Since the development of the drilling industry the process has culminated in using shaker screens as the primary or only device for removing drill solids from the drilling fluid. Therefore it is necessary to optimize both filtration efficiency as well as the screen life to hinder drilled solids entering the drilling fluid. Optimum solids control can be obtained by using the understanding on how damage of the filtration cloth arises, on how to reduce it and finally on how the particles in the circulation system influence the general picture of the drilling process. When this knowledge is accepted in the industry, established and implemented in the drilling organisation; it is possible to maintain proper drilling.
This paper describes in detail the theory and field examples on how wear arise on the shaker screen cloth. As will be shown, this knowledge has been used to increase the solids control efficiency at the same time as the screen wear has been reduced by more than 90 % in field cases were 17 ½″ sections have been drilled with OBMs. The documentation is based on practical offshore result from these drilling operations including data from the drilling log, laboratory analyses of the drilling fluid and of the Particle Size Distribution (PSD) of the drilling fluid. The particular focus of this article is the application of double deck shakers.
Correct use of solids control equipment is essential to maintain drilling fluid within its desired properties and to avoid generation of unnecessary waste streams during drilling1. Since the early 1930s the shale shaker has been the dominating device for primary solids removal2. Additional equipment like desilters, desanders and centrifuges were often used in the past to maintain proper solids control. Although it is dependent on the choice of correct shaker screens, at present most shakers have a sufficient performance to be able to act as the sole solids control device without the use of desanders and desilters.
The optimum solids control design for a particular drilling fluid may not be generally valid for all fluid types3. A combination of shaker and screens applicable for treating water based drilling fluids may for example not be suitable for treating oil based drilling fluids. Furthermore, the suitability of the screen and shaker combination may change during drilling because the drill cuttings morphology changes.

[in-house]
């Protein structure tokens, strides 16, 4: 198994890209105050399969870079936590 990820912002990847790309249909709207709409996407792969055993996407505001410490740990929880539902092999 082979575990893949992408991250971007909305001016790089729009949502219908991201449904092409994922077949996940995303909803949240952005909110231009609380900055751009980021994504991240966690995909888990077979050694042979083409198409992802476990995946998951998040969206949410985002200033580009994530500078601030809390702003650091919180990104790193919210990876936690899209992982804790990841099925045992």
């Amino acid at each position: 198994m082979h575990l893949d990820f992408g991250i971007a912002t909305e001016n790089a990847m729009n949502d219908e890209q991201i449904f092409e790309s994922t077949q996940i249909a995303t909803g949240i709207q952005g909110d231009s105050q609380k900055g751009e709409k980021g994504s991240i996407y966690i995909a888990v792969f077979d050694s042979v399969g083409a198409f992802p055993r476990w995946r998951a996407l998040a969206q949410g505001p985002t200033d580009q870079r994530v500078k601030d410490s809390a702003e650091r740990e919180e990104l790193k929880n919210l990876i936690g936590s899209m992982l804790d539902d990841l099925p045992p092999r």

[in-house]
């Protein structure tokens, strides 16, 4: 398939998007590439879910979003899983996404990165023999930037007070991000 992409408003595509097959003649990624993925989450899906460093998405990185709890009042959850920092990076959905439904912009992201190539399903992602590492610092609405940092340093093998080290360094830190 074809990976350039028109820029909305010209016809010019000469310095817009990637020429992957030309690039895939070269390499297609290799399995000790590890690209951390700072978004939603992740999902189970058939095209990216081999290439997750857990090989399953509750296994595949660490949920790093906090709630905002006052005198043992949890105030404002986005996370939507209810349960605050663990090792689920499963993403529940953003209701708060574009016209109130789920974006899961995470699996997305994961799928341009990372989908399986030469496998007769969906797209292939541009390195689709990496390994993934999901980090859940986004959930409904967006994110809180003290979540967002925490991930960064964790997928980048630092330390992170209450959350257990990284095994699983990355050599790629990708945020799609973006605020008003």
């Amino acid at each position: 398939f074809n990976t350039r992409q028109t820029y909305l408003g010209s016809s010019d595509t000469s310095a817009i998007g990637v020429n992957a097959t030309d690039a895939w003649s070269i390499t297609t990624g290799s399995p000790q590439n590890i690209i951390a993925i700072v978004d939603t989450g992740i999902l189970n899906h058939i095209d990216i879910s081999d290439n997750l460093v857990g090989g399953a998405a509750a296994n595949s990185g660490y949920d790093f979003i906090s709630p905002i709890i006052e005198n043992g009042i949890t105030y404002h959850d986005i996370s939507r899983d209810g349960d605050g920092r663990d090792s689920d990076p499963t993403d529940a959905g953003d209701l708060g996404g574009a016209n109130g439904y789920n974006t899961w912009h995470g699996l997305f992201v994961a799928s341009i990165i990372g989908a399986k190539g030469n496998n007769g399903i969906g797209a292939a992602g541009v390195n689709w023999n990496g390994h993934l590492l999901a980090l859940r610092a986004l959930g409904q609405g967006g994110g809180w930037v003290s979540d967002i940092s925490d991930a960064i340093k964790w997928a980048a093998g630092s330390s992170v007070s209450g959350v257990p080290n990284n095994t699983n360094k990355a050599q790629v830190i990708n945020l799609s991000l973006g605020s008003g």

Throughout the last decades major shaker design improvements have been made. The circular motion shakers used up to the 1980s have been replaced by elliptical motion and linear motion shakers. Furthermore, double deck, or even triple deck shakers have been implemented in the industry. Alternatives to shakers have been tested to improve HES issues like hydrocarbon vapour in the shaker room, although this type of equipment has not yet reached the marked4. Sinusoidal formed screens have been implemented on some shakers to increase the flow capacity5.
Shaker operation has also been automated6. Scott6 claims that use of this automated system leads to an increase in shaker screen life. However, Scott6 do not reveal the screen selection for this case. Therefore it is difficult to use this information in the present analysis.
Removal of solids with a particle diameter larger than 120–150µm, can be achieved without problems on most shakers today by the application of the correct screen size7. There are many types of screen on the marked. The following analysis is general and do not compare any products or designs.
Typically, a shaker screen may consist of a single metal cloth or be constructed as a series of superpositioned cloths. In some cases these cloths are tensioned in all directions while being melted onto a frame, while in other cases the cloths are melted onto frames without being tensioned. Some screens are tensioned onto the shakers directly without being attached to frames.
The screen cloths are woven with warp wires running along the cloth and weft wires running across the cloth as it is woven. The warp and weft wires can be equal or different, giving a large variation in possible screen cloth designs.